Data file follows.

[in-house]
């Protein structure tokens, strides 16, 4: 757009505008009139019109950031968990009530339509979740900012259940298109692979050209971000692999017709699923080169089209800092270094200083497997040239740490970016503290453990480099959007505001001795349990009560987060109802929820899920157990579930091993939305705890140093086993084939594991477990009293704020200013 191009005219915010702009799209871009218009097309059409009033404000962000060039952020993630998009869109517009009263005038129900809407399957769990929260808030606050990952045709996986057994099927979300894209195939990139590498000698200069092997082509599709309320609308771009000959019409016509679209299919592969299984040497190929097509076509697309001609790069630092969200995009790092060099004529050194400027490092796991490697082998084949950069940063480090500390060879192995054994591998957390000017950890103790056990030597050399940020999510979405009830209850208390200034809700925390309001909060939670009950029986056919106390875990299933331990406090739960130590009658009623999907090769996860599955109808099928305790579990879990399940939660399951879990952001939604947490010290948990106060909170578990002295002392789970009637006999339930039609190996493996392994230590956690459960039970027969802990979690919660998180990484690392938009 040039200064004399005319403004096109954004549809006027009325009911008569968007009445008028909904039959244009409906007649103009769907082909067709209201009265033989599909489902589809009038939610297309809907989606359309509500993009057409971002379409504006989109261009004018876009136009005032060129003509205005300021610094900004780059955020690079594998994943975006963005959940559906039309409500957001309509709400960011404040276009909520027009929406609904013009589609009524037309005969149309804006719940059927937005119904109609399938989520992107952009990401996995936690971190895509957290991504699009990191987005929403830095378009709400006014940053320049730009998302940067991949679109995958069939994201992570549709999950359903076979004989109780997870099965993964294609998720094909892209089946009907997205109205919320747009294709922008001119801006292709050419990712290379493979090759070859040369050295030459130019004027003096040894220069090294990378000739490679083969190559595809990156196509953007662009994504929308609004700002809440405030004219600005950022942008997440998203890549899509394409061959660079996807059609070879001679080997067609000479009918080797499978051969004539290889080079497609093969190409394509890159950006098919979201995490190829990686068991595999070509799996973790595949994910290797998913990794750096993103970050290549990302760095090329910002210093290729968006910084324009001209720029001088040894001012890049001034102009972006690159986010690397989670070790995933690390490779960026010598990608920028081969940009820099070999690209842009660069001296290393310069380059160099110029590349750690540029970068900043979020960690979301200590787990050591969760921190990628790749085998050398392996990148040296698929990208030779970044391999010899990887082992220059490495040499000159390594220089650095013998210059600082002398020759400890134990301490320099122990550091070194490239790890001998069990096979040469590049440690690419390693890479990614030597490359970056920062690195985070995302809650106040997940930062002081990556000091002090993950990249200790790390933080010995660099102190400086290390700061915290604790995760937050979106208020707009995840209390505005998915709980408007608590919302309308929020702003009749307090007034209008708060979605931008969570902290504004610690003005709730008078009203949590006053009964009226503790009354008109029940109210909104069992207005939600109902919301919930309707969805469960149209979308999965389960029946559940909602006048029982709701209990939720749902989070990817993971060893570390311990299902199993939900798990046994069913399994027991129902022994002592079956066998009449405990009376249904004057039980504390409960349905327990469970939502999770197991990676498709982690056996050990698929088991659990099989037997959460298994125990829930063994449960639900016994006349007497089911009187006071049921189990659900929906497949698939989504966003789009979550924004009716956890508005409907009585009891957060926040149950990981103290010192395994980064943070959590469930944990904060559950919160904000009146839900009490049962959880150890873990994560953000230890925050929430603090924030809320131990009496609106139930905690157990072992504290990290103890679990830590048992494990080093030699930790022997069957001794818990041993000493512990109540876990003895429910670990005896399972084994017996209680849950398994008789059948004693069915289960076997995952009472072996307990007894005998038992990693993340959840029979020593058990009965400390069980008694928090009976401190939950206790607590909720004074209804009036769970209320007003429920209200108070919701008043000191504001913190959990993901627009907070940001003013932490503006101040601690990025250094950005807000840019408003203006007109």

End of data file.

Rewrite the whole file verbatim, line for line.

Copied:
[in-house]
């Protein structure tokens, strides 16, 4: 757009505008009139019109950031968990009530339509979740900012259940298109692979050209971000692999017709699923080169089209800092270094200083497997040239740490970016503290453990480099959007505001001795349990009560987060109802929820899920157990579930091993939305705890140093086993084939594991477990009293704020200013 191009005219915010702009799209871009218009097309059409009033404000962000060039952020993630998009869109517009009263005038129900809407399957769990929260808030606050990952045709996986057994099927979300894209195939990139590498000698200069092997082509599709309320609308771009000959019409016509679209299919592969299984040497190929097509076509697309001609790069630092969200995009790092060099004529050194400027490092796991490697082998084949950069940063480090500390060879192995054994591998957390000017950890103790056990030597050399940020999510979405009830209850208390200034809700925390309001909060939670009950029986056919106390875990299933331990406090739960130590009658009623999907090769996860599955109808099928305790579990879990399940939660399951879990952001939604947490010290948990106060909170578990002295002392789970009637006999339930039609190996493996392994230590956690459960039970027969802990979690919660998180990484690392938009 040039200064004399005319403004096109954004549809006027009325009911008569968007009445008028909904039959244009409906007649103009769907082909067709209201009265033989599909489902589809009038939610297309809907989606359309509500993009057409971002379409504006989109261009004018876009136009005032060129003509205005300021610094900004780059955020690079594998994943975006963005959940559906039309409500957001309509709400960011404040276009909520027009929406609904013009589609009524037309005969149309804006719940059927937005119904109609399938989520992107952009990401996995936690971190895509957290991504699009990191987005929403830095378009709400006014940053320049730009998302940067991949679109995958069939994201992570549709999950359903076979004989109780997870099965993964294609998720094909892209089946009907997205109205919320747009294709922008001119801006292709050419990712290379493979090759070859040369050295030459130019004027003096040894220069090294990378000739490679083969190559595809990156196509953007662009994504929308609004700002809440405030004219600005950022942008997440998203890549899509394409061959660079996807059609070879001679080997067609000479009918080797499978051969004539290889080079497609093969190409394509890159950006098919979201995490190829990686068991595999070509799996973790595949994910290797998913990794750096993103970050290549990302760095090329910002210093290729968006910084324009001209720029001088040894001012890049001034102009972006690159986010690397989670070790995933690390490779960026010598990608920028081969940009820099070999690209842009660069001296290393310069380059160099110029590349750690540029970068900043979020960690979301200590787990050591969760921190990628790749085998050398392996990148040296698929990208030779970044391999010899990887082992220059490495040499000159390594220089650095013998210059600082002398020759400890134990301490320099122990550091070194490239790890001998069990096979040469590049440690690419390693890479990614030597490359970056920062690195985070995302809650106040997940930062002081990556000091002090993950990249200790790390933080010995660099102190400086290390700061915290604790995760937050979106208020707009995840209390505005998915709980408007608590919302309308929020702003009749307090007034209008708060979605931008969570902290504004610690003005709730008078009203949590006053009964009226503790009354008109029940109210909104069992207005939600109902919301919930309707969805469960149209979308999965389960029946559940909602006048029982709701209990939720749902989070990817993971060893570390311990299902199993939900798990046994069913399994027991129902022994002592079956066998009449405990009376249904004057039980504390409960349905327990469970939502999770197991990676498709982690056996050990698929088991659990099989037997959460298994125990829930063994449960639900016994006349007497089911009187006071049921189990659900929906497949698939989504966003789009979550924004009716956890508005409907009585009891957060926040149950990981103290010192395994980064943070959590469930944990904060559950919160904000009146839900009490049962959880150890873990994560953000230890925050929430603090924030809320131990009496609106139930905690157990072992504290990290103890679990830590048992494990080093030699930790022997069957001794818990041993000493512990109540876990003895429910670990005896399972084994017996209680849950398994008789059948004693069915289960076997995952009472072996307990007894005998038992990693993340959840029979020593058990009965400390069980008694928090009976401190939950206790607590909720004074209804009036769970209320007003429920209200108070919701008043000191504001913190959990993901627009907070940001003013932490503006101040601690990025250094950005807000840019408003203006007109």